But I am not surpised you missed it.

  8. My guess is the TERP will be written by well meaning people who know little about other people’s cost structures and choices and what their opportunities to reduce carbon actually are. At best it won’t make any difference, most likely it will put up costs and at worst it will push people into doing something more expensive that increases emissions.

    1. So we should drastically improve public transport and create walkable neighbourhoods so people can easily choose a more environmentally friendly lifestyle and safe tons of money not having to drive everywhere? I agree!

      1. Yes I am sure they will claim something like that. The folk who currently drive because their work isn’t in the CBD will then face additional costs and maybe move even further out and emissions will increase. But the people who wrote the plan will have moved on by then so they won’t be held accountable.

        1. Good public transport allows other destinations than the CBD. Good public transport reduces individual VKT, freeing the streets for those that really have to drive. Good public transport (and walkable neighbourhoods) allow kids to go to school (or sports, or friends) on their own, saving time for parents.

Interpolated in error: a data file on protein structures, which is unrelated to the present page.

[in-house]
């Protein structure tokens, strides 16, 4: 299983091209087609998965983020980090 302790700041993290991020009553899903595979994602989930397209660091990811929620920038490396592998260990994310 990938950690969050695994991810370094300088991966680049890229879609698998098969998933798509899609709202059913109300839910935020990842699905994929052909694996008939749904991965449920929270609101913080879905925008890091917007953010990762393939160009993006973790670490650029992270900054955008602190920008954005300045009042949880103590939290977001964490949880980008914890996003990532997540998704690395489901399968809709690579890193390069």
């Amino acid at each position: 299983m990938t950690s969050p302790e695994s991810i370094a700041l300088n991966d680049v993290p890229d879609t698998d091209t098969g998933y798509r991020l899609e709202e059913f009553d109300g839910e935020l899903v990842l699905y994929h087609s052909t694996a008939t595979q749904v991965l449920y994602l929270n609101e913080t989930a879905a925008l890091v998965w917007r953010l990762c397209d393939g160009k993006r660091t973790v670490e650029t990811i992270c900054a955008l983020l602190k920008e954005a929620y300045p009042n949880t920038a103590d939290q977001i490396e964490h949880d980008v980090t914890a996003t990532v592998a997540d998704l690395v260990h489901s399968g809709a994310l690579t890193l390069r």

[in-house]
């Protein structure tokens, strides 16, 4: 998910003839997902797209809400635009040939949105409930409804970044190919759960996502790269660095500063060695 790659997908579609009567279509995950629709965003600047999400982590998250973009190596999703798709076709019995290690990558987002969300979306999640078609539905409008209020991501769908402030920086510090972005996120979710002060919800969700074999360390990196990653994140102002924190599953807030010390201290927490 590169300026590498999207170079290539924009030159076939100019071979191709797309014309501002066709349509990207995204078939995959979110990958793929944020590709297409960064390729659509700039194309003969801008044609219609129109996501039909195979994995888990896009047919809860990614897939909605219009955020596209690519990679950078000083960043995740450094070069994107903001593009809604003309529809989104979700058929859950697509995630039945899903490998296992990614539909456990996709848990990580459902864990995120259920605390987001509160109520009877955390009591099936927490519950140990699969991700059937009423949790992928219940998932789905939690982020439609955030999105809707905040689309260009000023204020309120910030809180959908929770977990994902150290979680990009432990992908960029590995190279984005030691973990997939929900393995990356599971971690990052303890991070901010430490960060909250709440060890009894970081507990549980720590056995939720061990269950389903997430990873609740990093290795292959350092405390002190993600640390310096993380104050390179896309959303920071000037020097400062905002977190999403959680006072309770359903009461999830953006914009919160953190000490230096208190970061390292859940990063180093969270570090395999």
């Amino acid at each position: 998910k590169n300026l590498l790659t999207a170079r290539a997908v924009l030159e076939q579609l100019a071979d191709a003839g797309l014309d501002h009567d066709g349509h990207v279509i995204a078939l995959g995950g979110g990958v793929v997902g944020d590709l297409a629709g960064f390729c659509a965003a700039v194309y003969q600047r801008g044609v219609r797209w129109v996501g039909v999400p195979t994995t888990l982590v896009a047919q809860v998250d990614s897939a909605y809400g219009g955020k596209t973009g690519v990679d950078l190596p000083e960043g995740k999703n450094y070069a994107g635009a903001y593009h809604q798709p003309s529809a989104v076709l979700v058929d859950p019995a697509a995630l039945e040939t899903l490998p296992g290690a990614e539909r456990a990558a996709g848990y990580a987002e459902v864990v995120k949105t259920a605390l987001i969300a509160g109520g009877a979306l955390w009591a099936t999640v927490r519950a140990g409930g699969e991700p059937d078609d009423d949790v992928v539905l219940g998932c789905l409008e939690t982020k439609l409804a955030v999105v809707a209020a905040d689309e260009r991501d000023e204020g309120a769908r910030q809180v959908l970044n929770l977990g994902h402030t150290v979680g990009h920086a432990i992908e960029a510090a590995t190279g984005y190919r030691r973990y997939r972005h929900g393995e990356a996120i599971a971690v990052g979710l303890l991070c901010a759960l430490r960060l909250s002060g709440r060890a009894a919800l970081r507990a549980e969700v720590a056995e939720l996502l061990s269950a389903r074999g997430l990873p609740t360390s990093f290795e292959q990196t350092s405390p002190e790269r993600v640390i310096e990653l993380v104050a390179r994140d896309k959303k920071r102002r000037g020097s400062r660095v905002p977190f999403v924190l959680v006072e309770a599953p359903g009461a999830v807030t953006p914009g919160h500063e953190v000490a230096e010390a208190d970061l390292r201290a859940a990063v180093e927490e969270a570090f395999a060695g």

2. Yes but will it ever provide for the multitude of trips that people in Auckland have to make? Does anyone sensible want to actually ride a bus or train in the next 3 to 5 years or how ever long it takes to develop multivalent vaccines?
          Assuming the answer is yes when the reality is no isn’t going to reduce emissions by even one tonne. But it could well increase them.

        3. I take the bus multiple times a week and it is often quite crowded – sometimes to an extent that additional transport at that time would be nice.

    2. My guess is the TERP will be written by well meaning people who know far more about other people’s cost structures and choices and what their opportunities to reduce carbon actually are than miffy does. At best it could transform Auckland, certainly it would be hard to create a system more costly, inaccessible and polluting than the one we have. It’s a good thing there are people with the faculty of imagination; that’s how we solve problems, even if miffy is inexplicably defensive about the problems not really being problems because he’s OK with them…

  9. All these cities creating car-free streets for pedestrians, cyclists, etc. and Auckland can’t manage a single one. There have been proposals to make Queen St car-free for decades, the lack of action has made me give up any hope for change in this city.